The country of 10,000 ponds and lakes, Minnesota, is a wonderful sanctuary for ducks. The massive duck species draws both birdwatchers and hunters toward Minnesota.
Diving ducks and puddle ducks are abundant across Minnesota and will be located in almost all of the state’s rivers.
In this post, we’ll look at a few of Minnesota’s ducks and know a little bit about them.
|AMERICAN BLACK DUCK|
Table of Contents
Different Species of Ducks in Minnesota (MN)
Minnesota is a habitat for several duck types, including well-known species such as Pintails, Teals, Mallards, Canvasbacks, and Wood Ducks, and a variety of lesser-known species such as Buffleheads and Black Ducks.
|Scientific name||Anas platyrhynchos|
|Weight||2.5 to 3 pounds|
|Wingspan||2.7 to 3.2 feet|
Mallards are possibly the most well-known duck breed. The males’ bright green heads are perhaps what most people see when they think of hunting ducks.
These ducks may be located across Minnesota in ponds, wetlands, and lakes, as well as in rural, urban, and suburban locations.
Males get a pale green head, a dark reddish-brown breast, a small white neck, a black rump, a yellow beak, and a white-tipped tail.
Females have speckled brown bodies as well as brown or orange bills. The additional purple-blue plumage on both sexes’ wings is also most evident while they are soaring or sitting.
2. Green Winged Teal
|Scientific name||Anas carolinensis|
|Weight||4.9 to 17.6 ounces|
|Length||12.2 to 15.3 in|
|Wingspan||20.5 to 23.2 in|
The green-winged teal, North America’s tiniest dabbling duck, may be spotted throughout the year in Minnesota, favoring marshes and seasonal wetlands within surrounding forests.
They like to mate and nest in densely forested environments.
Males are chestnut-brown in color with a green ear band. Gorgeous gray-barred bellies have straight white stripes on both sides. Females possess black eye lines and are speckled brown all over.
Both sexes get a green spot on their wing that may be seen in flying and most of the time while they are resting.
3. Blue Winged Teal
|Scientific name||Anas discors|
Because they are highly sensitive to cold climates, blue-winged teals move south sooner than other species. They favor back bays and tiny lakes, as well as open grassland over woods.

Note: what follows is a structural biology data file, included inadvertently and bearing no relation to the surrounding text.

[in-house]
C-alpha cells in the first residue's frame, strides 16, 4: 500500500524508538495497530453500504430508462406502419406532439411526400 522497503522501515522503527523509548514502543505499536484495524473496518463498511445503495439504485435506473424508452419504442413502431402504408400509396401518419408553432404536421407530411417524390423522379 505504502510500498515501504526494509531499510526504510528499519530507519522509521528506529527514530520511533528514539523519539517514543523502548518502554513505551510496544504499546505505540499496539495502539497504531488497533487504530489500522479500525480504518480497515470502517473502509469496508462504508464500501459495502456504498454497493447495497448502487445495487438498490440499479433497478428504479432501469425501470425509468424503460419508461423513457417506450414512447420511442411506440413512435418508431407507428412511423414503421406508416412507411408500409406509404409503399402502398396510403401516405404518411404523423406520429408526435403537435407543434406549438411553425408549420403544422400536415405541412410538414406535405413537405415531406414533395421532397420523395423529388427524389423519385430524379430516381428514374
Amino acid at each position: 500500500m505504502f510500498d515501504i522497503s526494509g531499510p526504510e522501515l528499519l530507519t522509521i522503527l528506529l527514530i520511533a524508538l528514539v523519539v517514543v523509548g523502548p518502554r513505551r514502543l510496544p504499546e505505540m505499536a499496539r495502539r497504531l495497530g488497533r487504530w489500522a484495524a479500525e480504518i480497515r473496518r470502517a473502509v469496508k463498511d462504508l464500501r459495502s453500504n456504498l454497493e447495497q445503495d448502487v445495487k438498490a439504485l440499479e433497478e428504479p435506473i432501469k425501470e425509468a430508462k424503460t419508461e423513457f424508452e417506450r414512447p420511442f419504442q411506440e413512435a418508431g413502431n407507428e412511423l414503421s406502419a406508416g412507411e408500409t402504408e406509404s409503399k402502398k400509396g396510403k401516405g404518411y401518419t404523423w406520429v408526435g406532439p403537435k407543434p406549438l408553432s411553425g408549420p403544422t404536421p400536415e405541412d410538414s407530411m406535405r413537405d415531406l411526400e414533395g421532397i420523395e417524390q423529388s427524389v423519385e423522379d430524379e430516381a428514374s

They’ll start migrating south around the end of September, and others will make it all the way to Colombia.
Males get a blue head with a white stripe in front of the eye. The beak and wings are both blacks. Brown has black markings on the body.
The bodies of females are brown. Looking for someone with black eyeliner and a crown over their head.
4. Cinnamon Teal
|Scientific name||Anas cyanoptera|
They are called after the hue of the drakes (males), which resembles cinnamon. These really are western birds that seem to be uncommon throughout Minnesota. Search for them in the state’s southern portion.
5. Northern Pintail
|Scientific name||Anas acuta|
|Weight||up to 3 lbs|
|Length||23 to 30 in|
|Wingspan||31 – 37 in|
The pintail is among North America’s biggest ducks. Pintails are usually wild birds, and they will spend the winter throughout Minnesota if they would find hidden water.
They are mostly distributed across Minnesota’s western areas, particularly near large wetlands.
Long tails and necks, as well as a delicate black-gray beak, characterize these slim ducks. Males are cinnamon-brown in color with gray bellies and a white chest and neck.
Females possess rufous-brown feathers on their bodies and simple, tan heads.
|Scientific name||Mareca strepera|
|Length||18 to 22 in|
|Weight||30 to 35 ounces|
|Wingspan||31 to 35 in|
The gadwall is among North America’s most abundant dabbling ducks. They are mostly distributed across Minnesota’s northwest and west-central areas.
Some species will also overwinter, mostly in the state’s southern half. They thrive in wetlands with dense vegetation on the surface and beneath the water.
Males have a complex pattern of brown, gray, and black feathers that resemble white-fringed “scales.” The beak is dark black or grey with a brown head. Thick and dark brown plumage surrounds the back. The beak of males is black.
Females have speckled brown feathers and a dark orange-black beak. Female Mallards have a strong resemblance. When soaring, both genders have such a white patch (much less for females) on their wings.
7. American Wigeon
|Scientific name||Mareca americana|
|Weight||1 to 3 pounds|
|Length||17 – 23 in|
|Wingspan||30 to 36 in|